Well, keeping up with recent developments and new tech is pretty much part of any job requirement today (just ask a mechanic if you happen to know one - the amount of IT knowledge they have to possess is staggering). Most Sportsballers also don't slip into retirement after their primary career ends. They become coaches, TV hosts, managers or maybe even something "normal".
Svart
3286 days ago
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London
popular
3287 days ago
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satadru
3289 days ago
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New York, NY
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4 public comments
Cdogg
3287 days ago
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'Nuff said.
NDG, Montreal
grammargirl
3288 days ago
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This is pretty much my understanding of sportsball.
Brooklyn, NY
christophersw
3289 days ago
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And yet, I love watching sportsing...
Baltimore, MD

White House promises more transparency in second Open Government plan

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Earlier this week, the Obama administration released its second Open Government National Action Plan, building on an earlier initiative to make government more transparent. Both documents were published to help meet the standards of the Open Government Project, an international agreement founded by the US and seven other countries in 2011, and they're behind much of the administration's "big data" push, which strives to put government records in the public eye. With the newest plan, the White House says it's committed to "concrete and measurable goals for achieving a more transparent, participatory, and collaborative government."

Some of the plan is meant to streamline and expand services that were built under the first action plan,...

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Svart
3287 days ago
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London
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1 public comment
denubis
3287 days ago
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And, apparently has a bridge for sale website?

Inside Twitter's epic, 'chaotic' journey from day one to IPO

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Once upon a time, Twitter was "a shitshow," according to a new report from Business Insider's Nicholas Carlson and Alyson Shontell. The report chronicles the "chaotic" journey leading up to the company's imminent IPO, which was reportedly filled with numerous internal power struggles, a few CEOs, and over six total days of server downtime in 2007 alone. Along the way, you'll also learn about Twitter's long-lost co-creator Noah Glass, whom Carlson originally exposed back in 2011, how Jack Dorsey almost joined Facebook after being ousted as Twitter's CEO, and how one company "saved" Twitter from the infamous fail whale. The story isn't a quick read, but it's a fascinating look at the oft-disputed history of one of the world's most...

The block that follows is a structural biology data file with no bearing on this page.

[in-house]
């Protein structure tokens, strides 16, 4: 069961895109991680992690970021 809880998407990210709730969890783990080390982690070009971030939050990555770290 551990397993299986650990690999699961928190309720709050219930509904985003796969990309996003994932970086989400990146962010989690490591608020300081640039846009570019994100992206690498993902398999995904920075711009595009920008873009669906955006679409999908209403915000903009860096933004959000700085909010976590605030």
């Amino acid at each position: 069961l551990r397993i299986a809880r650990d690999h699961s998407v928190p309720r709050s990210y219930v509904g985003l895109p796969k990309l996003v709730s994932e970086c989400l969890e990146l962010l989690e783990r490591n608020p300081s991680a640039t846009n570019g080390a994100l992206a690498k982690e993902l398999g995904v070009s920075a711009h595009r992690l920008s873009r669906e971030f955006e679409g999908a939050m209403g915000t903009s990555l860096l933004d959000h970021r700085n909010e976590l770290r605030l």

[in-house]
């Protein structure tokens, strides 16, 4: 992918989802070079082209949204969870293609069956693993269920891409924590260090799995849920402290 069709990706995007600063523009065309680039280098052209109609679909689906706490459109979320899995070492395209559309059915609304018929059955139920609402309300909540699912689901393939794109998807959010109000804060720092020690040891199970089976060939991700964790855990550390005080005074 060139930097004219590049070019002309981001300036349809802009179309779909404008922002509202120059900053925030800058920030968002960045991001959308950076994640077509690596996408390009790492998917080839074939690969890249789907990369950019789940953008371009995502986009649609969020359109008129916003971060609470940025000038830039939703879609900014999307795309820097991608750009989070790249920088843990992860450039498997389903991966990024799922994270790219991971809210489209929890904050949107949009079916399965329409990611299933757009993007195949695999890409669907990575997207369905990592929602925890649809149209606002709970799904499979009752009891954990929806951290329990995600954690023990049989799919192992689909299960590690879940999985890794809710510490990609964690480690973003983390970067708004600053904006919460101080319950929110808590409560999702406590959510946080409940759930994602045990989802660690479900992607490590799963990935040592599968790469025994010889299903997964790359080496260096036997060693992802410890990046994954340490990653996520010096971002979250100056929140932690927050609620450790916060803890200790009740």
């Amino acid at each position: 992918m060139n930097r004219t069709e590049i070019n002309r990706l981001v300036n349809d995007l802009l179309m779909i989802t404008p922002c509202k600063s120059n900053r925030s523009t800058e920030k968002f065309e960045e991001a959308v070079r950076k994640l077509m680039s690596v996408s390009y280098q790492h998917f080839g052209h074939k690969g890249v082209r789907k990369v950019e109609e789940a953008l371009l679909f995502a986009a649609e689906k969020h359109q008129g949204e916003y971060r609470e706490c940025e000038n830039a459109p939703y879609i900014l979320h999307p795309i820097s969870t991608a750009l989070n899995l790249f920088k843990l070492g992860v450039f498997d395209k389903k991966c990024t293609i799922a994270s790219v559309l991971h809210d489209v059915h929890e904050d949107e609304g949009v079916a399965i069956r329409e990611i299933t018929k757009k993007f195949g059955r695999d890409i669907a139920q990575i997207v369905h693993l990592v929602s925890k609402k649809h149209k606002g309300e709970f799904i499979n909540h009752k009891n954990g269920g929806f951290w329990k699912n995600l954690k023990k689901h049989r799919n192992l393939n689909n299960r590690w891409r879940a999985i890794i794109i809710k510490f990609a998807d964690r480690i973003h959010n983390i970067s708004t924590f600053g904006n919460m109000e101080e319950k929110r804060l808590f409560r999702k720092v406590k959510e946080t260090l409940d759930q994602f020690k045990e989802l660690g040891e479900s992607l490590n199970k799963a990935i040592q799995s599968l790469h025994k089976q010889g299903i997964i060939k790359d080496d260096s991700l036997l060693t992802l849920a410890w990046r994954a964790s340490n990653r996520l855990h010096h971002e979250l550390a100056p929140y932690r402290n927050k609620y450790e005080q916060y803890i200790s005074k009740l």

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Svart
3333 days ago
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London
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Mark Zuckerberg and Bill Gates contributing tutorials to Code.org education initiative

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After recruiting Will.i.am to help encourage students to explore the world of code, Facebook's Mark Zuckerberg and Microsoft chairman Bill Gates are preparing to take a more hands-on approach. As part of their mission with Code.org, the non-profit that aims to make computer courses more prevalent in schools, both influential tech icons will be contributing tutorials to an "Hour of Code" event slated for early December. Set to coincide with Computer Science Education Week, the Hour of Code is an introductory lesson "designed to demystify code and show that anyone can learn the basics to be a maker, a creator, an innovator." Microsoft says Gates will also participate in a conference call with students.

Organizers are hoping to reach 10...

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Svart
3334 days ago
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London
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Don’t Miss the Best News in Those New Population Numbers

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Svart
3456 days ago
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London